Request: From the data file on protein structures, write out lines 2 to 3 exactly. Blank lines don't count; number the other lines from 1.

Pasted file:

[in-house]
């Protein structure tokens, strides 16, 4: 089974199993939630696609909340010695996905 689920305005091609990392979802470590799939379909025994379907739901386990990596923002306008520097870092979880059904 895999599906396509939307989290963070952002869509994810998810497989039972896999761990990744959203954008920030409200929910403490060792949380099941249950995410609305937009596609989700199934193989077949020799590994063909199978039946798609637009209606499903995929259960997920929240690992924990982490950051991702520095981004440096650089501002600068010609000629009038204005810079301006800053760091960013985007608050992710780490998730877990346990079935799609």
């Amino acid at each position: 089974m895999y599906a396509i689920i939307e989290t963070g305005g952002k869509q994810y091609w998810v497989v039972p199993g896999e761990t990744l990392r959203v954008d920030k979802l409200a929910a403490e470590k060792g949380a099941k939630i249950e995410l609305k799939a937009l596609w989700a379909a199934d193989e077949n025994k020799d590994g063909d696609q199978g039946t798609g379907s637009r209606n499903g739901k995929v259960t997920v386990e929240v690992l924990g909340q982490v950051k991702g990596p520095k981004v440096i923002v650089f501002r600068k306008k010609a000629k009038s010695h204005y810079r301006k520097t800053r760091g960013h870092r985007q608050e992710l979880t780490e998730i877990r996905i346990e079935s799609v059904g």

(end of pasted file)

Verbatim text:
């Protein structure tokens, strides 16, 4: 089974199993939630696609909340010695996905 689920305005091609990392979802470590799939379909025994379907739901386990990596923002306008520097870092979880059904 895999599906396509939307989290963070952002869509994810998810497989039972896999761990990744959203954008920030409200929910403490060792949380099941249950995410609305937009596609989700199934193989077949020799590994063909199978039946798609637009209606499903995929259960997920929240690992924990982490950051991702520095981004440096650089501002600068010609000629009038204005810079301006800053760091960013985007608050992710780490998730877990346990079935799609």
């Amino acid at each position: 089974m895999y599906a396509i689920i939307e989290t963070g305005g952002k869509q994810y091609w998810v497989v039972p199993g896999e761990t990744l990392r959203v954008d920030k979802l409200a929910a403490e470590k060792g949380a099941k939630i249950e995410l609305k799939a937009l596609w989700a379909a199934d193989e077949n025994k020799d590994g063909d696609q199978g039946t798609g379907s637009r209606n499903g739901k995929v259960t997920v386990e929240v690992l924990g909340q982490v950051k991702g990596p520095k981004v440096i923002v650089f501002r600068k306008k010609a000629k009038s010695h204005y810079r301006k520097t800053r760091g960013h870092r985007q608050e992710l979880t780490e998730i877990r996905i346990e079935s799609v059904g």